Following recent research on social preferences and redistribution, pioneered by Alesina and Angeletos (2005a, b),^{1} we first modify the canonical model of redistributive politics due to Lindbeck and Weibull (1987) to allow voters to express a concern not just about their own wellbeing (e.g., disposable income), but also about the wellbeing of other members of society. This is consistent with data from laboratory experiments and neuroimaging studies, which show that people are to some extent willing to sacrifice personal gains and share resources with others to mitigate economic inequalities.
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In our model, the otherregarding concern enter into the voters’ and the parties’ preferences over redistributive policies as a concern with egalitarianism, i.e., a dislike of unequal outcomes per se.^{2} This notion of social preferences matches closely the data used in the empirical part, which suggest consistently with Alesina and Giuliano (2010) that poorer groups of individuals posses a larger disutility from income inequality. It is worth noting that, in contrast with the inequity aversion concept of Fehr and Schmidt (1999), which expresses envy and altruism and is selfcentered,^{3} our idea of social preferences is rooted in Arrow’s (1963) tradition. That is, it is based on a “publicvalue” notion, as is referred to by Corneo and Gruner (2002), in the sense that individuals’ attitude towards income redistribution reflects some ideal or principle of social justice about how resources ought to be distributed in society.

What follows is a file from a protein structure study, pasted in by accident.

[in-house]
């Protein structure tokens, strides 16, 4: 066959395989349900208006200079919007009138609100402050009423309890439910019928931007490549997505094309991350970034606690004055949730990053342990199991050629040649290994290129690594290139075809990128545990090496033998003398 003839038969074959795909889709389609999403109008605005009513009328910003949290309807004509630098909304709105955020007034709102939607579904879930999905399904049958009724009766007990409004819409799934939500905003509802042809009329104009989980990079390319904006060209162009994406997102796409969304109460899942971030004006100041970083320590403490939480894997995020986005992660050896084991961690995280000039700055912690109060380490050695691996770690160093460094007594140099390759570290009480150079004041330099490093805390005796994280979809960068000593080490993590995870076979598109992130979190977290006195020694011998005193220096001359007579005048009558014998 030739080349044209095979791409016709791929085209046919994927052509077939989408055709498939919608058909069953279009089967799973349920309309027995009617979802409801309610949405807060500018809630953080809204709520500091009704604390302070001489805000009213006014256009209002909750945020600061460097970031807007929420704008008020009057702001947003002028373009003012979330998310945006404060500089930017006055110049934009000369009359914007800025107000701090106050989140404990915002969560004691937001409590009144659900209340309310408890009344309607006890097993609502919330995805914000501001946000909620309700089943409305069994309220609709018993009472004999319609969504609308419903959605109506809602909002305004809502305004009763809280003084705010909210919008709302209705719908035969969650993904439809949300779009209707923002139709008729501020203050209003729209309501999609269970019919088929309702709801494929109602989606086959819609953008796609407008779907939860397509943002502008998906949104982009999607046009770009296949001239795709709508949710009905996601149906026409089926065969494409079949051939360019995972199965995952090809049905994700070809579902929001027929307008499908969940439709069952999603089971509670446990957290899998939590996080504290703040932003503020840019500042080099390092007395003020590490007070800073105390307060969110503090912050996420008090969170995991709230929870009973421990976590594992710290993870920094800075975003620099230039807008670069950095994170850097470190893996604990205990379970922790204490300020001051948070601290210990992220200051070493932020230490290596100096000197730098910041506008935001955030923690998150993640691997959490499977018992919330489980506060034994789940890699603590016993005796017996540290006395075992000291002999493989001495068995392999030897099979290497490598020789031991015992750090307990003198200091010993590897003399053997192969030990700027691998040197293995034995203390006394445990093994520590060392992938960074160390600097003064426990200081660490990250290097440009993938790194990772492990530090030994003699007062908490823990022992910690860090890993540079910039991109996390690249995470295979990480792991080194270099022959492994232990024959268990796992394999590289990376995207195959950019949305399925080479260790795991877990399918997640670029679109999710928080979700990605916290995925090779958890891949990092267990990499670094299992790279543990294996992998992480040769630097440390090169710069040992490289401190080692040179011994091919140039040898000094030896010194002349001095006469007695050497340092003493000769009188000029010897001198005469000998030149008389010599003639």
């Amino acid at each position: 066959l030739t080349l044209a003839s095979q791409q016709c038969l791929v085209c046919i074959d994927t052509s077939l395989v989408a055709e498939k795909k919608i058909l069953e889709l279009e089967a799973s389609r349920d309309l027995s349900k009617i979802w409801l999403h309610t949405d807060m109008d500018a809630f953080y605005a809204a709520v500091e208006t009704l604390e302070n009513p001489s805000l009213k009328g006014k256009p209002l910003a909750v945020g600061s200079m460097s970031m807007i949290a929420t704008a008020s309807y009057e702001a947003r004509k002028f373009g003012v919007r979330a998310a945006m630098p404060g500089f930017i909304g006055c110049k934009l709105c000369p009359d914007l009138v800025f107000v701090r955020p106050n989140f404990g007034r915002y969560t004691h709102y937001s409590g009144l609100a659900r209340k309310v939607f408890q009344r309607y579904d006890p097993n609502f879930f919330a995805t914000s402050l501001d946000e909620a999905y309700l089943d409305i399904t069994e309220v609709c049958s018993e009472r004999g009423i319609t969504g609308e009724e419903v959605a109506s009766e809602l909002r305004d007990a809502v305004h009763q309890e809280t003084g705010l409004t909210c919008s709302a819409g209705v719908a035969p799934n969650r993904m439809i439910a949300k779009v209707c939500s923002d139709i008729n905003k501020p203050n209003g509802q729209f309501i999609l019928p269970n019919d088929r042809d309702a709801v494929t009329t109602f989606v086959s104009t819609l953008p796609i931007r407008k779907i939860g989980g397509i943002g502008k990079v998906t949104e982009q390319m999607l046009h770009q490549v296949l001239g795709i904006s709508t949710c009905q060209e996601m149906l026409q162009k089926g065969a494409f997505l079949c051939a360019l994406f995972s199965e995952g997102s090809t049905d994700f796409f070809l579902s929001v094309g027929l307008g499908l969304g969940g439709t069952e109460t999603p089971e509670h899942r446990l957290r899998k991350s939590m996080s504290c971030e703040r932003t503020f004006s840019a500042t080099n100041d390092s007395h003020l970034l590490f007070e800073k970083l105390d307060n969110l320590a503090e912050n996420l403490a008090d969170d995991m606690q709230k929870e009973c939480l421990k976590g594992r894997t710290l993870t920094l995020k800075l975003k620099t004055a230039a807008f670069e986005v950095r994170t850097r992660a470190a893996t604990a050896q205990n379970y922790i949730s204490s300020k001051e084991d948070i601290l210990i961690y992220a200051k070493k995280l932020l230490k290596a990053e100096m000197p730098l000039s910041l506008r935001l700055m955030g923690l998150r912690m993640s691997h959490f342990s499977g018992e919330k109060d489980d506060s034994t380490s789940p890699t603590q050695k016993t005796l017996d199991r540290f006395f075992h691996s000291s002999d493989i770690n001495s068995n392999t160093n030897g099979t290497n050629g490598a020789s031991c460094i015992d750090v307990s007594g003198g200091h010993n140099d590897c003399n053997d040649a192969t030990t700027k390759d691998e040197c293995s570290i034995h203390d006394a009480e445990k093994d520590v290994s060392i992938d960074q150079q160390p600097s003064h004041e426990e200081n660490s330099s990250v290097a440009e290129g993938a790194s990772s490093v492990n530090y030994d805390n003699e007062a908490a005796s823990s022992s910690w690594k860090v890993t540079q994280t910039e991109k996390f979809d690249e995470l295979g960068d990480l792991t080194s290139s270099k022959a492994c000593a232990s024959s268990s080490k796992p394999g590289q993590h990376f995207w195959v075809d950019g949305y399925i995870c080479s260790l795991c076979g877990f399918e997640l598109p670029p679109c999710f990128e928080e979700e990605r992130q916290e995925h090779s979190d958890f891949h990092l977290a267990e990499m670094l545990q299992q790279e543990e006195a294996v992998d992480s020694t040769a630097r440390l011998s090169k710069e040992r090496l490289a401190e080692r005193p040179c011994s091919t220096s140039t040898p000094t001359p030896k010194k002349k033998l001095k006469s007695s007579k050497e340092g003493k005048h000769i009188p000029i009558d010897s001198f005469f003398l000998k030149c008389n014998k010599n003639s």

Besides introducing inequality concern into the utility function, we also extend the redistribution model of Lindbeck and Weibull (1987) to accommodate a continuum of power sharing rules, ranging from purely proportional representation to winnertakeall. This is motivated by the fact that in modern democracies, politics is not “all or nothing”, but most often it requires consensus and compromise among multiple policymakers (Powell 2000; Franzese 2010; Lijphart 2012). For the results of the paper, the amount of policymaking power shared by fairminded political actors turns out to be crucial for shaping not only the intensity of electoral competition, but also the equilibrium policy.